Two months ago, I was hired on as truck loader/unloader by a reputable and well-known company. The hours weren’t necessarily favorable, but I overlooked the downsides in what could have only been a denial of the truth at the time – clearly the risks outweighed the benefits. At first, I was really excited because the job was physically demanding and would provide me with an opportunity to stay fit while not requiring that I invest heavily in my time at the gym. But, eventually, what seemed to be a blessing in disguise, was just the result of an oversight that led to multiple medical uncertainties.
I was hired on a Friday Afternoon for a shift that began at 4 am the following Monday. The lack of time my body needed to adjust to the sudden changes came with an onslaught of physical calamities, starting with a reversed and shortened sleep schedule. It was hard to sleep during the daytime and, therefore, I would stay up after leaving work. Eventually, I felt as though I had become used to the routine and my body would allow me to sleep 4 hrs a night, only to wake up and do 7 hrs of physical labor inside of moldy trucks that would become increasingly hot as the day went on.
The second symptom to present itself came in the form of what seemed to be a sinus infection. I’ve always dealt with sinus infections annually and the more severe cases had seemed to be behind me, but what I experienced this time was more pressing. It rained a week straight in Atlanta so, I’d told myself it was the weather affecting my breathing, at first. Until, one day, while at home with my girlfriend, I experience a sudden panic attack. I was very short of breath yet, afraid to stand still. A ride in the car with the windows down seemed to be the only thing to reduce the hysteria.
I return to work the following morning and notice my breathing was still relatively shallow. I immediately tell my supervisor and make plans to leave. My stomach is bloated and has been since the day before. This makes breathing more difficult and my anxiety grows fiercely. While riding home, I began to feel my arms tingle to the point they feel slightly numb. I call my girlfriend as I panic more to the point my arms are almost completely useless. She picked me up from a parking lot, I went home, and slept for 12 hours.
Up until Saturday, I continued to sleep a minimum of 10 hrs each night. Sunday, my horrible sleep pattern returned. Throughout the entire week, I experienced bloating and shortness of breath sporadically throughout the day. There were days where I’d become very light headed and needed to refrain from spending time inside the steaming trucks. Throw in the fact that every day, I’d been eating complex carbs on a 30-minute lunch – these ingredients spelt a recipe for disaster.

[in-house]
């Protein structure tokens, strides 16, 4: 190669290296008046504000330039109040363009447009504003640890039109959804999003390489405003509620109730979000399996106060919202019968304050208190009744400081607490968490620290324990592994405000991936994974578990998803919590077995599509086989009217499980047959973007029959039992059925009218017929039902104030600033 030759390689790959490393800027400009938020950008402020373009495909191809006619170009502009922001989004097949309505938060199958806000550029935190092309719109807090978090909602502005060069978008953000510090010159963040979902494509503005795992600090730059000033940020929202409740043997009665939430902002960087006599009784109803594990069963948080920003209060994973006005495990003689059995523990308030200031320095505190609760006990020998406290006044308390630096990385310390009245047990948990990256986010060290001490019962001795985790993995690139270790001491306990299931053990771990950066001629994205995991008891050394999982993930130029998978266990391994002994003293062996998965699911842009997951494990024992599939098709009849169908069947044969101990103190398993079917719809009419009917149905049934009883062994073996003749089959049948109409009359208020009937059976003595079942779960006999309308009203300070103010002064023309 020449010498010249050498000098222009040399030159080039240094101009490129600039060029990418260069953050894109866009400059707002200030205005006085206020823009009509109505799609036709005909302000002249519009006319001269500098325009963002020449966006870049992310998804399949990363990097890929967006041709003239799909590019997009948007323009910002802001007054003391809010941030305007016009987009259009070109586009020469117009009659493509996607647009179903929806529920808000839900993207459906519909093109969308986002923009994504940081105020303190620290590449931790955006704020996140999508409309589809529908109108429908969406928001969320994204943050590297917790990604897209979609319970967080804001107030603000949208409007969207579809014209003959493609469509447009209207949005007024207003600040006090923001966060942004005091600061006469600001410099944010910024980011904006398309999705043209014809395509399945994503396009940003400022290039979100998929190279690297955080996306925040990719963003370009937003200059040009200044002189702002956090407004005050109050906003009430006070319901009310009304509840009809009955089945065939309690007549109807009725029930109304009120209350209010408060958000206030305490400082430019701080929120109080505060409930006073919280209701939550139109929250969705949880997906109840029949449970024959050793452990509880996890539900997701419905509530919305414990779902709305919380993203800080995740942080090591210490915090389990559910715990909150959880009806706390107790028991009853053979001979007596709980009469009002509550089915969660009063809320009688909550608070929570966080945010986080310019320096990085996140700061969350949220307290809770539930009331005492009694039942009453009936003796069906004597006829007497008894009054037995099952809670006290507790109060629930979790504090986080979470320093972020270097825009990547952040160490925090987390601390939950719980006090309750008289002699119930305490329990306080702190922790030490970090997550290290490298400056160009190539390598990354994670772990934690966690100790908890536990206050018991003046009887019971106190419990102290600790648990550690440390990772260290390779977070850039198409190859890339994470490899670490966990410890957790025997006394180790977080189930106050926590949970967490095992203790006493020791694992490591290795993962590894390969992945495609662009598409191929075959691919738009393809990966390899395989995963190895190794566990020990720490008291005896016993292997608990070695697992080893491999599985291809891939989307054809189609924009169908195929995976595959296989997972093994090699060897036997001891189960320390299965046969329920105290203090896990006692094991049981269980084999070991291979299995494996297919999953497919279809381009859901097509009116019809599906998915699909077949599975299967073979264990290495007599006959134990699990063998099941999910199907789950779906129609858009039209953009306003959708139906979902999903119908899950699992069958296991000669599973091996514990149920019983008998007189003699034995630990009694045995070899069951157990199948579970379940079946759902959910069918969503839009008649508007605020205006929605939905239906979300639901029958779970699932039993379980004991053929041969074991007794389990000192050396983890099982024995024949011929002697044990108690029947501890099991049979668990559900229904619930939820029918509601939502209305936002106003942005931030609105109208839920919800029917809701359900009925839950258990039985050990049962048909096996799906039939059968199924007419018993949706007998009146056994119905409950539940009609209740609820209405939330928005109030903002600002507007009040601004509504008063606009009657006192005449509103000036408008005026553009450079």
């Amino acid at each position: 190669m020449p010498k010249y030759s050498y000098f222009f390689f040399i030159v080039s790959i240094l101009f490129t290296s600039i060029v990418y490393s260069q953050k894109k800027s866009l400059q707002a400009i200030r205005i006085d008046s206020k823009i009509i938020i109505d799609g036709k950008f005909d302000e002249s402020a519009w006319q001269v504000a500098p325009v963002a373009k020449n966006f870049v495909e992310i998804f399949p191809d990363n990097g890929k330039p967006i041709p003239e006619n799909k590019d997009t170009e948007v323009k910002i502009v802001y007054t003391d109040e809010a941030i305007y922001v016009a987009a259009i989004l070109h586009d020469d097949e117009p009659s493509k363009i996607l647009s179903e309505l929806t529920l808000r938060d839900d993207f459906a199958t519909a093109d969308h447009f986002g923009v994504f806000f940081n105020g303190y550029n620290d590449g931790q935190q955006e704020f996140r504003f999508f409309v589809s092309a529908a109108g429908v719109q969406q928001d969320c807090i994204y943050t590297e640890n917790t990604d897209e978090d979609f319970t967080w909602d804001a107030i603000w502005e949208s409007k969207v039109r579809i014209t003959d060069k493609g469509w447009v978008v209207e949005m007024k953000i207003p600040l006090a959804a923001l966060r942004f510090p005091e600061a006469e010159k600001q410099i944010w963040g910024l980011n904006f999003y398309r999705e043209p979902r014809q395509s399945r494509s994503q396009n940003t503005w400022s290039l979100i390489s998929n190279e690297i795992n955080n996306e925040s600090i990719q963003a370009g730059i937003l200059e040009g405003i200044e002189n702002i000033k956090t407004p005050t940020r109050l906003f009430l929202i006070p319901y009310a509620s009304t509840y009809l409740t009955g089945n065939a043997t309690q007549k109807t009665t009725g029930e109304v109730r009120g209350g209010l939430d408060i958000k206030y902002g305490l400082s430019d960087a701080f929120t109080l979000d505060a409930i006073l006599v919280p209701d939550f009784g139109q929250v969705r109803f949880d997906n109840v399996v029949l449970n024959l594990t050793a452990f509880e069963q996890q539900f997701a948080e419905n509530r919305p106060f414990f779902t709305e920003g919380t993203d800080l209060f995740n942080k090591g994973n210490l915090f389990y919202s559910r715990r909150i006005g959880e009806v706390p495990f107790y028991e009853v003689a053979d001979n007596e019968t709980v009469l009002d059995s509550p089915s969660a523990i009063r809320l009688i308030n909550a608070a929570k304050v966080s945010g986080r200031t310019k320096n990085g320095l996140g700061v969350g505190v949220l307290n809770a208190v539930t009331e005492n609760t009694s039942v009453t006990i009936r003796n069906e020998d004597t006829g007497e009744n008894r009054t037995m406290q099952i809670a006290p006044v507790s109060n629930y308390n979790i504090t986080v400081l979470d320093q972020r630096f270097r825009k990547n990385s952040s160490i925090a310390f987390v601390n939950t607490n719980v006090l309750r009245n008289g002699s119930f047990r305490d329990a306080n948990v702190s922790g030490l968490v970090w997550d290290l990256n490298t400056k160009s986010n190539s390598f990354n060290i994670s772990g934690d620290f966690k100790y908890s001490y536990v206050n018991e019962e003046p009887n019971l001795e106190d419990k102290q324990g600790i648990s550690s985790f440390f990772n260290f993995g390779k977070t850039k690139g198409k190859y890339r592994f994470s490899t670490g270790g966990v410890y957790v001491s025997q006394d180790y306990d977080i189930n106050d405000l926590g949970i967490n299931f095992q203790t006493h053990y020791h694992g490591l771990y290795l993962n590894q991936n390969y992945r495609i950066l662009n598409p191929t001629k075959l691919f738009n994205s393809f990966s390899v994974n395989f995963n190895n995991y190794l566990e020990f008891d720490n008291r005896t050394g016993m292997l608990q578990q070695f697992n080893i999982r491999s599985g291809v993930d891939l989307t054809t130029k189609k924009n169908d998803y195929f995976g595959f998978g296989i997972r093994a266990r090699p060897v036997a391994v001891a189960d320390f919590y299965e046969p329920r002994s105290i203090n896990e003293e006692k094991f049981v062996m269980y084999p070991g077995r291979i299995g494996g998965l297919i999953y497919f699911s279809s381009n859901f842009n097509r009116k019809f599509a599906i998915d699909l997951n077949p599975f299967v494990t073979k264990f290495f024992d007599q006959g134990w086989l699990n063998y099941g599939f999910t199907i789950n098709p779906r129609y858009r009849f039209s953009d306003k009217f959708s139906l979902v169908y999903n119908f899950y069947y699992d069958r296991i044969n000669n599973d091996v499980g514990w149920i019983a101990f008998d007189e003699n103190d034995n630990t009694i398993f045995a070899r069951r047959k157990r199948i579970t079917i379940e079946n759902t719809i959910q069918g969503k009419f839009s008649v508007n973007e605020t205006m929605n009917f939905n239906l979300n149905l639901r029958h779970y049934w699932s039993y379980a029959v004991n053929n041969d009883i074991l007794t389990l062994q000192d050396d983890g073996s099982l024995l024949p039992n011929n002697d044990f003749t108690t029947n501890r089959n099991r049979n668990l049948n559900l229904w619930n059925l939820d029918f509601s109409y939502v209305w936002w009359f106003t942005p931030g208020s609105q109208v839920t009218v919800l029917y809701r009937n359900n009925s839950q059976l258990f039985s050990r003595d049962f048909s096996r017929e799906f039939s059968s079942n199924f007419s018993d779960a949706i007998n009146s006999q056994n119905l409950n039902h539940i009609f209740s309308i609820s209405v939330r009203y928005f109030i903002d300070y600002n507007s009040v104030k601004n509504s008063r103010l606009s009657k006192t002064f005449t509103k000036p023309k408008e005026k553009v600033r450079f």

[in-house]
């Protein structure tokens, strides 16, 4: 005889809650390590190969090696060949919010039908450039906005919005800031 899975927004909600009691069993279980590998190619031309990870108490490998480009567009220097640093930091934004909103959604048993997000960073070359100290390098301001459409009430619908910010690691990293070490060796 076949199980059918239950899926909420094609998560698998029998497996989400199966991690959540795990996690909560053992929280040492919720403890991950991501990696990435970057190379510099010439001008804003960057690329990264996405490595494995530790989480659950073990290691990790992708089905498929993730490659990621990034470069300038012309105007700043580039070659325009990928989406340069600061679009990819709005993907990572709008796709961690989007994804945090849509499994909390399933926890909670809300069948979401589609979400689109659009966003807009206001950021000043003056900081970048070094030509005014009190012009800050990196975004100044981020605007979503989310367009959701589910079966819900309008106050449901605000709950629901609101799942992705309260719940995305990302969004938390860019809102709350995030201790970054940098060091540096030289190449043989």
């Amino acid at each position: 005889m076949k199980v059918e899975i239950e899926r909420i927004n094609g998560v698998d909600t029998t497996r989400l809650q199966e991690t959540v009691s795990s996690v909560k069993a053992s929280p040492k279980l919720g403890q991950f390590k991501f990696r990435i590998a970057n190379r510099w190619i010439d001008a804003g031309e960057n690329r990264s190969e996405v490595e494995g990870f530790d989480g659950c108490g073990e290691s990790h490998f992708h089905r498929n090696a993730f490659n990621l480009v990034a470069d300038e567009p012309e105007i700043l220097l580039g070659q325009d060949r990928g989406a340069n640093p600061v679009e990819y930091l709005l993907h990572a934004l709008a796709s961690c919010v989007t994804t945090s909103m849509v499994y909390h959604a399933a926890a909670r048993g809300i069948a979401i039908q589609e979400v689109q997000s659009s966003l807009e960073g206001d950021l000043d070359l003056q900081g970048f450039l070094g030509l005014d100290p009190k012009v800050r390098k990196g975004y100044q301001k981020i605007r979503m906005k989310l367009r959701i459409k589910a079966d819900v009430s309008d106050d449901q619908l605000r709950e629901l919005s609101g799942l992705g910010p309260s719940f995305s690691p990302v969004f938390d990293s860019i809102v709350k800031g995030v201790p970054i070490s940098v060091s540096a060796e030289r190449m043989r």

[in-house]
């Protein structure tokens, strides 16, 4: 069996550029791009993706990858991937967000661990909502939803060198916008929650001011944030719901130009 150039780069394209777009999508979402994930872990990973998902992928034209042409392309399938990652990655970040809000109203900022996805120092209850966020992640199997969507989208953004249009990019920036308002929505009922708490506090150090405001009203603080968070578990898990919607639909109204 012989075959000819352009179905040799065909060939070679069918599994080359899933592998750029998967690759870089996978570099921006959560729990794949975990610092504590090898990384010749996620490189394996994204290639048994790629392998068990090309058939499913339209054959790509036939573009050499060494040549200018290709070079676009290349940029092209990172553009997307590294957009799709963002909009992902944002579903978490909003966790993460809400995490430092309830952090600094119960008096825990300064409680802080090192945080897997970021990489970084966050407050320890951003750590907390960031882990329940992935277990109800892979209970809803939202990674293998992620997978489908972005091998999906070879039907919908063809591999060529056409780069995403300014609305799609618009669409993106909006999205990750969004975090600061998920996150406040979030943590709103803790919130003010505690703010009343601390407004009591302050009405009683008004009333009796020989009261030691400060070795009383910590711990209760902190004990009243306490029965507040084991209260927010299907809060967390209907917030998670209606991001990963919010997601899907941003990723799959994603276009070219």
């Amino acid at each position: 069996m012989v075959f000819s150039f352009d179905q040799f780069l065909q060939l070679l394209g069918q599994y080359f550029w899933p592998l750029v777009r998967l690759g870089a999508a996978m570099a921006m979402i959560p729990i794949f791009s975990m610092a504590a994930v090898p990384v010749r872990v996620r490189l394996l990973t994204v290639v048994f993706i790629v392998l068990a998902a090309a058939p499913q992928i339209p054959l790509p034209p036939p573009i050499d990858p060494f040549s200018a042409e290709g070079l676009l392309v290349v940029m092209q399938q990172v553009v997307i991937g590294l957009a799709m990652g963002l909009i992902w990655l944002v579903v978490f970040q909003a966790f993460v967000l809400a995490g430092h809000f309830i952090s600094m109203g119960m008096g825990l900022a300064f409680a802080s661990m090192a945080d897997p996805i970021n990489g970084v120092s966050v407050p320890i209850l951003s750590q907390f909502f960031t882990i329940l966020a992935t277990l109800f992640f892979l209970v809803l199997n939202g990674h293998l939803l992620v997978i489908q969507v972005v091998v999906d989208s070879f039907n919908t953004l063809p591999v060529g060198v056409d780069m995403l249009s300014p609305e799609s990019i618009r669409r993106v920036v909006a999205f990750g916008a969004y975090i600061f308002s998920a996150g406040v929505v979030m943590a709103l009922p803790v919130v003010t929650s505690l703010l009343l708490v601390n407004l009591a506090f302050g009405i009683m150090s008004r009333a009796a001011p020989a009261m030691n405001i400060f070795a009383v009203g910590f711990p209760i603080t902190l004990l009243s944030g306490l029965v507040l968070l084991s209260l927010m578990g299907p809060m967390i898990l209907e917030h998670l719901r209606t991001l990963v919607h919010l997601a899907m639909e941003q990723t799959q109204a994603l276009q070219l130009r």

By the end of the week, I was completely exhausted and my anxiety had grown worse. The pain I experienced in various parts of my chest and back only fueled my paranoia and fear that I could be experiencing a heart attack. Gatorade had become my best friend throughout my days inside the trucks, second to water which I also drank furiously (Effects of Too Much Gatorade). Physically, I felt confused. Mentally, I was weak. (Yes, you read that right)
In less than a week after I resigned from my overnight job, I completely feel like myself again. I’ve been able to breath full, deep breaths of air, I haven’t had any panic attacks, I’m no longer bloated, and I haven’t been light headed since. I sense that my body is still recovering from intense fatigue, as I’m sleeping like a rock at least 8 hrs every night. Ironically, I came across an article on Twitter about the effects of working overnight and it appears the symptoms Dr Mercola addressed in the article very much align with my experience.
This is my anecdotal experience from working a labor intensive overnight job. As always, if you experience any of the symptoms I mentioned in this article, it is always best to seek medical advice from a medical professional. But, for those of you who are considering a similar situation, I suggest you consider doing a cost-benefit analysis at the very least.